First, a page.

In a puppy or kitten, any murmur is abnormal until it is shown not to be. Differential diagnosis begins with appropriate auscultation.
Both puppies and kittens can have innocent murmurs when they are young, usually less than 12 weeks old. Typically, innocent murmurs are located at the base of the heart. “They tend to be lower-grade, up to maybe two or three, and they occur when the heart is contracting during systole,” says Dr. Swift. Most innocent murmurs disappear by the time the animal is six months old, although some persist into adulthood.
Nonpathologic murmurs are usually heard in a single location on the left side. Some have a single high-pitched tone, often described as “musical.”
“Those go away over time, usually by 12 weeks of age,” says Mark Kittleson, DVM, PhD, DACVIM (cardiology). “That’s the big distinguishing characteristic. But certainly if it’s musical, that is always a benign murmur.”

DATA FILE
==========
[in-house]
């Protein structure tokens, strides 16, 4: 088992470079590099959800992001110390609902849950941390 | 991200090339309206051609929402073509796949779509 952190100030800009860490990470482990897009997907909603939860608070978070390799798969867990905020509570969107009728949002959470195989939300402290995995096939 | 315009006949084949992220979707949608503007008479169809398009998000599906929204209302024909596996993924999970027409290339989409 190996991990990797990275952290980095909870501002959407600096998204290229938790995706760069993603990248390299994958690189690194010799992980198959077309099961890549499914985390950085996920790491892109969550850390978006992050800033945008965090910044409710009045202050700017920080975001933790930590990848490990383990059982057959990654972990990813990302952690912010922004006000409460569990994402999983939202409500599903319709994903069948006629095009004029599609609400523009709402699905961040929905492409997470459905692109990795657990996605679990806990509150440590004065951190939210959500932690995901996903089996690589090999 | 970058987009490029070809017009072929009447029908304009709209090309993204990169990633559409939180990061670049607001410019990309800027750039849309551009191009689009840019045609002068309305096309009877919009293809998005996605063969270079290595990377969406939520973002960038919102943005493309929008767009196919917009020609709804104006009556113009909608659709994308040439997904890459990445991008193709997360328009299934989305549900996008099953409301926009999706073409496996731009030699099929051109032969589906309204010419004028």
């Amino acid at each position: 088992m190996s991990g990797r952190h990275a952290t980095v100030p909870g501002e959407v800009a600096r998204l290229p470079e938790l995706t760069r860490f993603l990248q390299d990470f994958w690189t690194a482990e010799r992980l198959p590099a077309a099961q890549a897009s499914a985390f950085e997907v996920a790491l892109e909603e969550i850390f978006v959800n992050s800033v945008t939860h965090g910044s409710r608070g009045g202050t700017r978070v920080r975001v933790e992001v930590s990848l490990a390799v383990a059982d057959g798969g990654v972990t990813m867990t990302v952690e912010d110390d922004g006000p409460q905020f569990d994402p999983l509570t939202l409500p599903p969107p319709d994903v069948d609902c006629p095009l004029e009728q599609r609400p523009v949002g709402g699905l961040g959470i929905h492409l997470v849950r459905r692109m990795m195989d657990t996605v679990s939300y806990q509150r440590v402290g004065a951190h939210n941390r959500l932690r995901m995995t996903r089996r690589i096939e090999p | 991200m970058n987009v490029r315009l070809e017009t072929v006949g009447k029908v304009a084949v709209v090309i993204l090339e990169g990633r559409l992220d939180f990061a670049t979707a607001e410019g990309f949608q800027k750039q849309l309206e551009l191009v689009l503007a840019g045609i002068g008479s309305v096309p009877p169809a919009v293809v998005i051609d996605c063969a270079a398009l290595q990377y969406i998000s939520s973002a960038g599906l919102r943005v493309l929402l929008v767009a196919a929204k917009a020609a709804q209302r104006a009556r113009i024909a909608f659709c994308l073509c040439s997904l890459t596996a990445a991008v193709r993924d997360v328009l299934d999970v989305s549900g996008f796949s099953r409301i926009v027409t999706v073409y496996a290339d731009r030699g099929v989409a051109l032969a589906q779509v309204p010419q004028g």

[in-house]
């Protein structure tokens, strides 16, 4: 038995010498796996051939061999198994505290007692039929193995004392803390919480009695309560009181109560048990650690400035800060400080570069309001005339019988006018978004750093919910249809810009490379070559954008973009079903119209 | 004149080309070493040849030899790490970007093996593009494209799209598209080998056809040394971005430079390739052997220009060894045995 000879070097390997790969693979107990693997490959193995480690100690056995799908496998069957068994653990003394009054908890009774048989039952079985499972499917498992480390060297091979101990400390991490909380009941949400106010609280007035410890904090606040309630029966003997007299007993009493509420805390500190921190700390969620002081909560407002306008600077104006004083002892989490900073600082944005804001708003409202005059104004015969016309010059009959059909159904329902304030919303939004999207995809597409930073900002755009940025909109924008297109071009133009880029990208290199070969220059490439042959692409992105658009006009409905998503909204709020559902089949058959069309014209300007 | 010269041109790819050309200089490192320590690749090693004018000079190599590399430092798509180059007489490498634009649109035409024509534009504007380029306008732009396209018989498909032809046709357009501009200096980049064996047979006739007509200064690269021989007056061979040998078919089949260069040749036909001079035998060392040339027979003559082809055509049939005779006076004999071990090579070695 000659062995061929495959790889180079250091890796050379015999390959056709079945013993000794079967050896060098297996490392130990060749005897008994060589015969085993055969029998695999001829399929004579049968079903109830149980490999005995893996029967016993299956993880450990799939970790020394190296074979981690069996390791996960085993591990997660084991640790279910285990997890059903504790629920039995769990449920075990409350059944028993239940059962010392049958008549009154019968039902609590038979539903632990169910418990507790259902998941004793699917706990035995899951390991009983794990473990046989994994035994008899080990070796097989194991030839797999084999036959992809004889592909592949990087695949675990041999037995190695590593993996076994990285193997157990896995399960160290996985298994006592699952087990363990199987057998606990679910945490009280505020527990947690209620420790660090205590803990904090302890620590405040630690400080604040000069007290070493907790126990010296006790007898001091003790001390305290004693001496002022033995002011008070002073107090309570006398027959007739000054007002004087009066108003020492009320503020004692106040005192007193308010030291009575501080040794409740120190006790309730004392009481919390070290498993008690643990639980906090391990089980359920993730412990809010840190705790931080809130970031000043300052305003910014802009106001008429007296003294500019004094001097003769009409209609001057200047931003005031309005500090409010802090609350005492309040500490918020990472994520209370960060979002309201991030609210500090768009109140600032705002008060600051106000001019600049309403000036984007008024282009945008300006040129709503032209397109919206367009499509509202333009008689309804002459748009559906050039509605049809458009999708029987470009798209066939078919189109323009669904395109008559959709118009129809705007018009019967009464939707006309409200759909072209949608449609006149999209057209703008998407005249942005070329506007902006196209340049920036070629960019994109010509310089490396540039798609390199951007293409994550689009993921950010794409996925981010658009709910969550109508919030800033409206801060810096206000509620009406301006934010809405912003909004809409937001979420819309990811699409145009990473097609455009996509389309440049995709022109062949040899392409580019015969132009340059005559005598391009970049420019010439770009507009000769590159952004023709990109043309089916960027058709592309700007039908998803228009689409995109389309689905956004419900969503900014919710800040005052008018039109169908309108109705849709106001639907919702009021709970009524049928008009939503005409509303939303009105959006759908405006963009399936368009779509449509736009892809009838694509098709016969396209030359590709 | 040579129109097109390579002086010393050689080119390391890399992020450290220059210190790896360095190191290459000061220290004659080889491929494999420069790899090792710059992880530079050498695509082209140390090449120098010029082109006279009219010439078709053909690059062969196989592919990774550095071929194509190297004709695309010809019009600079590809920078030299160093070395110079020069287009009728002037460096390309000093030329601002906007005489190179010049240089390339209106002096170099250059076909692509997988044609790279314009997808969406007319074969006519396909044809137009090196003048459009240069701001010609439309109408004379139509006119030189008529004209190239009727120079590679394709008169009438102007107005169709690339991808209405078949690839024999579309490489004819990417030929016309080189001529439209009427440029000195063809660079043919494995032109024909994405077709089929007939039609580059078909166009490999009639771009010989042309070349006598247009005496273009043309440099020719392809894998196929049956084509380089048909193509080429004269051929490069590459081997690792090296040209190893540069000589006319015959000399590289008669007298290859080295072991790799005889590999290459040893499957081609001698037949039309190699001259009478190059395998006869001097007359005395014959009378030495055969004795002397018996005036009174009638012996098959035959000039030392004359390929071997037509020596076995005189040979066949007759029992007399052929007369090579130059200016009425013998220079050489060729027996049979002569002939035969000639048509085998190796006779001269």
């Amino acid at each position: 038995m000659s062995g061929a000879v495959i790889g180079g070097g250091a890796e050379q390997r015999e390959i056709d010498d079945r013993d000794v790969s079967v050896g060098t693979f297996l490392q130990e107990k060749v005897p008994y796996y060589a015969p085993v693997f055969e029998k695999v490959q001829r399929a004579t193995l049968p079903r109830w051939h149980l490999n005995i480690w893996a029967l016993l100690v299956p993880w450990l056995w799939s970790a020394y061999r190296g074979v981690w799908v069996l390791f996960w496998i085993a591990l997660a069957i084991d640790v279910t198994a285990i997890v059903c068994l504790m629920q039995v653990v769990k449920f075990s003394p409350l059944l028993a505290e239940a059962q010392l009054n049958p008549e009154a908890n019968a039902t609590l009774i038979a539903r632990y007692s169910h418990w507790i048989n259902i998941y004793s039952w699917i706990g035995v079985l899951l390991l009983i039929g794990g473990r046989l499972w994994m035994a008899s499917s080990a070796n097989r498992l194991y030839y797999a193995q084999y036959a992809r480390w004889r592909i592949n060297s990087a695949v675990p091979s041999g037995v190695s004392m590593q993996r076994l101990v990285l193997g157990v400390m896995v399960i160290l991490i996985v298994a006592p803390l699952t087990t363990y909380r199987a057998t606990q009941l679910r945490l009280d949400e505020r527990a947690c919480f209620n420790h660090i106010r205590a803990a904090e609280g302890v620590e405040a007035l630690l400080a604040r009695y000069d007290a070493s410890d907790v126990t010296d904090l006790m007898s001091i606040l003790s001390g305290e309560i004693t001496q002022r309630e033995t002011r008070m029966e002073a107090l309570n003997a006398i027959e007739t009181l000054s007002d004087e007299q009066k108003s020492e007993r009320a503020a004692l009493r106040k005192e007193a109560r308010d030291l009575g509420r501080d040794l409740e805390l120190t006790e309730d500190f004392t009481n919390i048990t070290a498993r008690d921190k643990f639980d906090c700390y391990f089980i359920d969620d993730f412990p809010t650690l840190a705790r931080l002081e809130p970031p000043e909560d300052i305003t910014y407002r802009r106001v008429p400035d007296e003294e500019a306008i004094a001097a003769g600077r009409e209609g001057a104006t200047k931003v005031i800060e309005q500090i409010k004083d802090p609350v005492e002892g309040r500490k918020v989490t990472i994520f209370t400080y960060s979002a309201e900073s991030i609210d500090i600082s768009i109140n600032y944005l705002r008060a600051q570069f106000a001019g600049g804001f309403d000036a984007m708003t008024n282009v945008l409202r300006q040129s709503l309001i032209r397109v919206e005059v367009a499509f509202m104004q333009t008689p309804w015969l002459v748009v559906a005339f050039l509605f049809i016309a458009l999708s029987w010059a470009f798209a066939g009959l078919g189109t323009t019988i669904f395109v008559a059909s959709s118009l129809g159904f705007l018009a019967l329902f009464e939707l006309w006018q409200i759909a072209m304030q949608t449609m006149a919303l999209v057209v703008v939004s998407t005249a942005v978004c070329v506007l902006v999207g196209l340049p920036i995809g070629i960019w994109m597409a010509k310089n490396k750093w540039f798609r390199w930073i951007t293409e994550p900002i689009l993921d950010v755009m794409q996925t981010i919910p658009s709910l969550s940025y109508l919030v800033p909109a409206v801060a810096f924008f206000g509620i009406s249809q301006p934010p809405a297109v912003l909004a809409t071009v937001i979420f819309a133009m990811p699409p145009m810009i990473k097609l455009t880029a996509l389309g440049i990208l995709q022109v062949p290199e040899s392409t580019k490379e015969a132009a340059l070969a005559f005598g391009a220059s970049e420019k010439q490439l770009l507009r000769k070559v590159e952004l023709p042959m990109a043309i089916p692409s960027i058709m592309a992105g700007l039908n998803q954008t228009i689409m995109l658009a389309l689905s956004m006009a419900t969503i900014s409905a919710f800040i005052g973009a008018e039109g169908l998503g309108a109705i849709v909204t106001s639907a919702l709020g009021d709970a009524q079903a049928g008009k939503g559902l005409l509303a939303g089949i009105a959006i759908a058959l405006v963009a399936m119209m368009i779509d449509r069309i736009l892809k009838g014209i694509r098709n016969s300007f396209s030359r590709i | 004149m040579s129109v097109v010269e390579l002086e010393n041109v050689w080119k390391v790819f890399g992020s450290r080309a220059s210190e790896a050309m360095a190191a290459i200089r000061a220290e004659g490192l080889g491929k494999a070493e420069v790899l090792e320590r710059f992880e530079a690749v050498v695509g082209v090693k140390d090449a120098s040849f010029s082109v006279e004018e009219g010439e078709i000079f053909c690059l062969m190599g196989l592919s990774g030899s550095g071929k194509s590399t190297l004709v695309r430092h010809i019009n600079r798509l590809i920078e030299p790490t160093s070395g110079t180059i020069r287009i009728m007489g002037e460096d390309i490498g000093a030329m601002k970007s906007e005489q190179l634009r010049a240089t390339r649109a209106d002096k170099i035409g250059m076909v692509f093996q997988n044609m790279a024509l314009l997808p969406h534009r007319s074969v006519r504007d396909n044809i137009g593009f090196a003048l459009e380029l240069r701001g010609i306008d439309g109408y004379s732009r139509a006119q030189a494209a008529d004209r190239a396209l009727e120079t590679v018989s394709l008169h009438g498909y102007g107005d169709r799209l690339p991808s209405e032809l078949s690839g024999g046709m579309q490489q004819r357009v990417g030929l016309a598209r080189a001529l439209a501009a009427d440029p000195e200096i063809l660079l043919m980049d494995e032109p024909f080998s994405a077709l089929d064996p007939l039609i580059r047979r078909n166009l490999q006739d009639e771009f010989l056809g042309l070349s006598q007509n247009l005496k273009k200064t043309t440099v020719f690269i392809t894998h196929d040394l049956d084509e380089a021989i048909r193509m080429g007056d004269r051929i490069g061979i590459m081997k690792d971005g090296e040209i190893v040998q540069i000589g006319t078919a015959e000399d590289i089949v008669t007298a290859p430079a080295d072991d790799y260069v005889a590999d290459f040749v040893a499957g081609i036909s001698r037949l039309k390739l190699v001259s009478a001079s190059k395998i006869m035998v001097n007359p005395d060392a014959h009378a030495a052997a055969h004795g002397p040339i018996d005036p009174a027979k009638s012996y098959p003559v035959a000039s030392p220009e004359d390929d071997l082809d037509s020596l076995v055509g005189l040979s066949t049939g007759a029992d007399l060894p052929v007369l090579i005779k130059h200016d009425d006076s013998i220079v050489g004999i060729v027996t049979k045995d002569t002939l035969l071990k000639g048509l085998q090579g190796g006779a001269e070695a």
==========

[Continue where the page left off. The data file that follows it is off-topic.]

Some soft murmurs are tricky, though. Dr. Kittleson gives the example of a dog with a large atrial septal defect (ASD). The patient could have a soft systolic murmur that sounds like an innocent murmur, but it doesn’t go away. Keep tabs on such murmurs to make sure they eventually disappear.
Subaortic stenosis and pulmonic stenosis present with a left basilar murmur that is systolic, Swift says. The patent ductus arteriosus (PDA) murmur is in the same region, but it has a continual machinery-like sound.